Did the firm ever tell you that you weren’t bringing in enough assets?
They did. I said I came there with the intention of going after a list of international assets, but they wouldn’t let me do that. I spent six months trying to get that approval. If they had let me do that, we both would have made a lot of money because I had access to capital.
So you left Morgan and joined Credit Suisse. How was that experience?
I got the same compensation package I had at J.P. Morgan — salary plus commissions. I started to put things in progress with my international contacts and had some success. When Credit Suisse [moved] their wealth management business in North America to Wells Fargo, I transitioned as part of that agreement.
Are you still able to do international business?
I think that because of a change in regulations, Wells Fargo doesn’t want me to do it anymore. So now I’m just stuck in the [advisory] business.
Do you think the problems you had with Morgan occurred because you were so new to and naïve about the industry?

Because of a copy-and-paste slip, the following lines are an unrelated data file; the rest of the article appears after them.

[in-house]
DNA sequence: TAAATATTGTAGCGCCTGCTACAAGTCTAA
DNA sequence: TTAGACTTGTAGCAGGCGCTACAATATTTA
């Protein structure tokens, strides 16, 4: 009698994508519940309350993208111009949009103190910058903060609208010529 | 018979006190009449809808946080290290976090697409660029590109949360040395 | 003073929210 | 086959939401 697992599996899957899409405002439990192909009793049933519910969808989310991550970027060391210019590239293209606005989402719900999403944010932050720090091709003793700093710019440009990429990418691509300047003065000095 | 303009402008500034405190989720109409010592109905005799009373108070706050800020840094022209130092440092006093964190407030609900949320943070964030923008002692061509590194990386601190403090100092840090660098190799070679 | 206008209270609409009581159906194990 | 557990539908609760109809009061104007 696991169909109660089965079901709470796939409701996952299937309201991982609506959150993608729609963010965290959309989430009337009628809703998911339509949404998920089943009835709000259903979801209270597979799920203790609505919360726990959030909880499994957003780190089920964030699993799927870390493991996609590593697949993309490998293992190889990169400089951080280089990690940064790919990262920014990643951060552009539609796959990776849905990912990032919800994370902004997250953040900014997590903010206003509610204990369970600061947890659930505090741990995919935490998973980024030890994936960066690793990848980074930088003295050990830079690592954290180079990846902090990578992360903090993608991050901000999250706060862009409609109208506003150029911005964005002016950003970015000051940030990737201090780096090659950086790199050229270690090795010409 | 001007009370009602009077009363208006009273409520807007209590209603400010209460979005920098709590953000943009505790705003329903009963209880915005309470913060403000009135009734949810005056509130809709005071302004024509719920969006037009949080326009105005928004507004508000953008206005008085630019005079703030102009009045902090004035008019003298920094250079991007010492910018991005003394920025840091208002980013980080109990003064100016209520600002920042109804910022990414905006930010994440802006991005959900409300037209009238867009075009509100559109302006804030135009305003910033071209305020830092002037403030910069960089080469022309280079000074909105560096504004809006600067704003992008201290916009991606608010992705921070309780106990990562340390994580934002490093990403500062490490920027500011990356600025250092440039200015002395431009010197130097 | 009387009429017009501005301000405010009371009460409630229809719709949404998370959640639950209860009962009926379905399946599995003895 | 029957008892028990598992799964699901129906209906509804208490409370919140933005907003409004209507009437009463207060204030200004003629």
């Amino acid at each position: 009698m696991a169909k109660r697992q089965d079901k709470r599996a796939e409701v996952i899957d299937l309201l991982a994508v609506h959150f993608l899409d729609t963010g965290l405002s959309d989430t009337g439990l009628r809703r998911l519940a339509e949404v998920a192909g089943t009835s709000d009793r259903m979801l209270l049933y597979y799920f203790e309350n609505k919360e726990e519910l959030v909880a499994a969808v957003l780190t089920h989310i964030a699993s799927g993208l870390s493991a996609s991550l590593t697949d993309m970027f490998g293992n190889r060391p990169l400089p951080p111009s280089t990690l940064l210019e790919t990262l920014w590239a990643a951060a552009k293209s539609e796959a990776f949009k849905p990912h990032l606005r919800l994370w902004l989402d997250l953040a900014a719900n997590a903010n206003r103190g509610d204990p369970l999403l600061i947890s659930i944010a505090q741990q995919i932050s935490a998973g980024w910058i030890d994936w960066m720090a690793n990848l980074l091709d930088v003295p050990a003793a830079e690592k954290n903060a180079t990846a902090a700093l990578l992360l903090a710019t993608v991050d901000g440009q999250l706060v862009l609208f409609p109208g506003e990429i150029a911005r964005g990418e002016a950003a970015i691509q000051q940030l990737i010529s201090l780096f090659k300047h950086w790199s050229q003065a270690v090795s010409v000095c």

Morgan Stanley is very predatory in their hiring practices for new financial advisors. [When I joined them], I had been in the business for only two years and worked in a private bank, which is structurally different. But I took Morgan Stanley at their word about what they would allow me to do.
Did you get something in writing at the time you agreed to join them?
When I asked about that, the answer I got was: “In this industry, we don’t put things in writing [beforehand]. We’ll have to get that done after you start.” So it’s my fault. I didn’t ever expect that they would recruit me and lie to me. My experience at Morgan Stanley says that you’d better record it and have it in writing three times notarized. But then they’ll still deny it.
With hindsight, what are you thinking?
I could have stayed at J.P. Morgan, where I was making $225,000 a year salary. I never expected that you could be recruited by people who tell you things that aren’t true. As a Naval officer [my experience is that] when people look me in the eye, shake my hand and make promises, they actually do what they say they’re going to do. So I believed Morgan Stanley.
I’ve figured out that they hire you with falsehoods because they think they have nothing to lose: If you fail, they’ll just take your house. It’s known in the industry that Morgan Stanley makes promises they don’t intend to keep. And nobody ever beats FINRA in arbitrations [Note: In advisor disputes, some arbitrations find the firms liable], and the courts just won’t overturn FINRA. It is what it is — I didn’t win the legal fight.
— Related on ThinkAdvisor: